As an important link in the production process, changeover refers to the process of converting machines in a production line from producing one kind of product to another, involving complex knowledge processing operations such as programming, debugging and inspection. Reference [1] suggests that the changeover time has significant impacts on productivity, lead time, work-in-process inventory and quality. Therefore, it is necessary to improve the level of quick changeover.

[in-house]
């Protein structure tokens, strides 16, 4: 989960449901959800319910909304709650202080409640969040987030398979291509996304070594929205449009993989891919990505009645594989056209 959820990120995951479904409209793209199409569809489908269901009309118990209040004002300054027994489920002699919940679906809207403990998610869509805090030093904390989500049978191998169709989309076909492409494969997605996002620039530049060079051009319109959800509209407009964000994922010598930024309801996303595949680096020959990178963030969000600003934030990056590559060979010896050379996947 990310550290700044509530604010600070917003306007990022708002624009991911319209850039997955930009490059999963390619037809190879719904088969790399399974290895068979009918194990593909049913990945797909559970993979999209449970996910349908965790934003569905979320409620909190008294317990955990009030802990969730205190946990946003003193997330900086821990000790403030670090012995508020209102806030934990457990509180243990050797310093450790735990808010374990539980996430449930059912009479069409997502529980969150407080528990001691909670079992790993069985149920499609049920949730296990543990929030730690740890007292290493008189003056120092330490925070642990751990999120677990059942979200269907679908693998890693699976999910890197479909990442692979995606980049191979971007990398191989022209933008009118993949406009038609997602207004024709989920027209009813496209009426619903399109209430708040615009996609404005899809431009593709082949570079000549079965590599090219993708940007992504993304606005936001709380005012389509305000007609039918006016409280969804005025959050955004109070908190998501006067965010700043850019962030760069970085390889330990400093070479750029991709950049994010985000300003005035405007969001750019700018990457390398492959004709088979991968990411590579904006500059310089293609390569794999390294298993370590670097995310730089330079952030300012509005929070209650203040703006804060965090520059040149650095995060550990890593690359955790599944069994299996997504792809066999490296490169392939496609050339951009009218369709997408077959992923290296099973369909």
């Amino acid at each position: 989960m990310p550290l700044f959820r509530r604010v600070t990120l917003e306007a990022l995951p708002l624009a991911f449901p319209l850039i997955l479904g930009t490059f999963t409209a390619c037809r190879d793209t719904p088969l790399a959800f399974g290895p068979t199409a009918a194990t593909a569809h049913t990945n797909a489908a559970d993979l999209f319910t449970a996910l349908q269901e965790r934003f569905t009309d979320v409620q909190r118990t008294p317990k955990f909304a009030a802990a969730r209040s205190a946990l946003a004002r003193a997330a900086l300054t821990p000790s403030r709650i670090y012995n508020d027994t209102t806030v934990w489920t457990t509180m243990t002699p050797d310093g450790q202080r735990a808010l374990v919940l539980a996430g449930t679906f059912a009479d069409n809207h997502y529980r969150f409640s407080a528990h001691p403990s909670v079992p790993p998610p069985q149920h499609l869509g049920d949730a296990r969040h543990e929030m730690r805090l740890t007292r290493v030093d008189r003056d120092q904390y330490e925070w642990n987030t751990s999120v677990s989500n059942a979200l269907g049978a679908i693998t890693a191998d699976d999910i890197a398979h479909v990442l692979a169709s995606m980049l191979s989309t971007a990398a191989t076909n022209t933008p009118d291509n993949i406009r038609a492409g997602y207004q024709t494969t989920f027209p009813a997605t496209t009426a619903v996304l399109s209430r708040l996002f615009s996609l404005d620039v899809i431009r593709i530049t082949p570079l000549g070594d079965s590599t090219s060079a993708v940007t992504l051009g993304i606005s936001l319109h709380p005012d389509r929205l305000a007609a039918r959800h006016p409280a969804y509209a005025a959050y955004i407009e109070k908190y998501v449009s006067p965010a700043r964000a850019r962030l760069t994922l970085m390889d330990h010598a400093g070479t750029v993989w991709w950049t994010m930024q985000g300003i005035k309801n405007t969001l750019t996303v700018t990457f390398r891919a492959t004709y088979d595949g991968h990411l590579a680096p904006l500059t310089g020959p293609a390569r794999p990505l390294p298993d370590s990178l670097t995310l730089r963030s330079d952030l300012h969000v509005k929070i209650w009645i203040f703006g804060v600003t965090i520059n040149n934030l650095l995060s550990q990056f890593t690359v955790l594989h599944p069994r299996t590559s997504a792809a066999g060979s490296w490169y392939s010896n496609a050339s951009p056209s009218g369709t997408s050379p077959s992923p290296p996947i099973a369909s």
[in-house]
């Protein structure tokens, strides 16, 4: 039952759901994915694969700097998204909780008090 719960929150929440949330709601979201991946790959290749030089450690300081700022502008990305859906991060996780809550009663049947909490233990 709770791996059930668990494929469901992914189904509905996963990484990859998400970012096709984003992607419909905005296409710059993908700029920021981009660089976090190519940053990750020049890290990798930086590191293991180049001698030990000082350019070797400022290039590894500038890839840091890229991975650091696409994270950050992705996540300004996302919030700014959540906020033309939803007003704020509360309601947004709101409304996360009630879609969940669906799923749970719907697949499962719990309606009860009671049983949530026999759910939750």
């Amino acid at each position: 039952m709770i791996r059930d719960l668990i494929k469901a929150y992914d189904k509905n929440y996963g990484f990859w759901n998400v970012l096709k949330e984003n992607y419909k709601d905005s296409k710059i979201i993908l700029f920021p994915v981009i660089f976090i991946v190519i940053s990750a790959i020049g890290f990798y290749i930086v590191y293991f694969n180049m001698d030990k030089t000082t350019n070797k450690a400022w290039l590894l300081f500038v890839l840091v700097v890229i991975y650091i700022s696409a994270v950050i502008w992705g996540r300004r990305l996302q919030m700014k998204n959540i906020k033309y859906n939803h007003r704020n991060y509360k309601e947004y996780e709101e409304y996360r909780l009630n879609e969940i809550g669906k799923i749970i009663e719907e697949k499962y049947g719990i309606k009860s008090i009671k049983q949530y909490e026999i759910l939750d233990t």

Because the changeover process involves a lot of complicated manual work, it cannot be completely replaced by artificial intelligence and automation equipment; it still needs to rely on a high-quality production team. In addition, the changeover task is easy to decompose and suitable for operators to complete through cooperation, so the changeover operation requires a high degree of human–machine collaboration and human–human collaboration. On account of the cost of skill training, the skills possessed by operators are usually complementary [2], and the cooperative changeover method is often used as a way to shorten the changeover time and balance the workload. However, frequent cooperative line-changing would affect the work of too many workers. Therefore, cooperative changeover could not improve the performance of production systems in all scenarios. Additionally, the effectiveness of cooperative changeover depends on the production scenario and the degree of cooperation. For example, with the same cooperative changeover mode, the effect in a production scenario where new products are introduced frequently will certainly differ from the effect in a production scenario where mature products are mass-produced. Starting from this problem, this paper divides cooperative changeover into four modes according to the degree of cooperation: non-cooperation, cooperation for mature products, cooperation for new products and total cooperation. The effects of different cooperative changeover modes on the production system are then studied in various production scenarios. The purpose of this research is to offer managers some quantitative suggestions, so that they can decide which cooperative changeover mode should be adopted in a certain production scenario.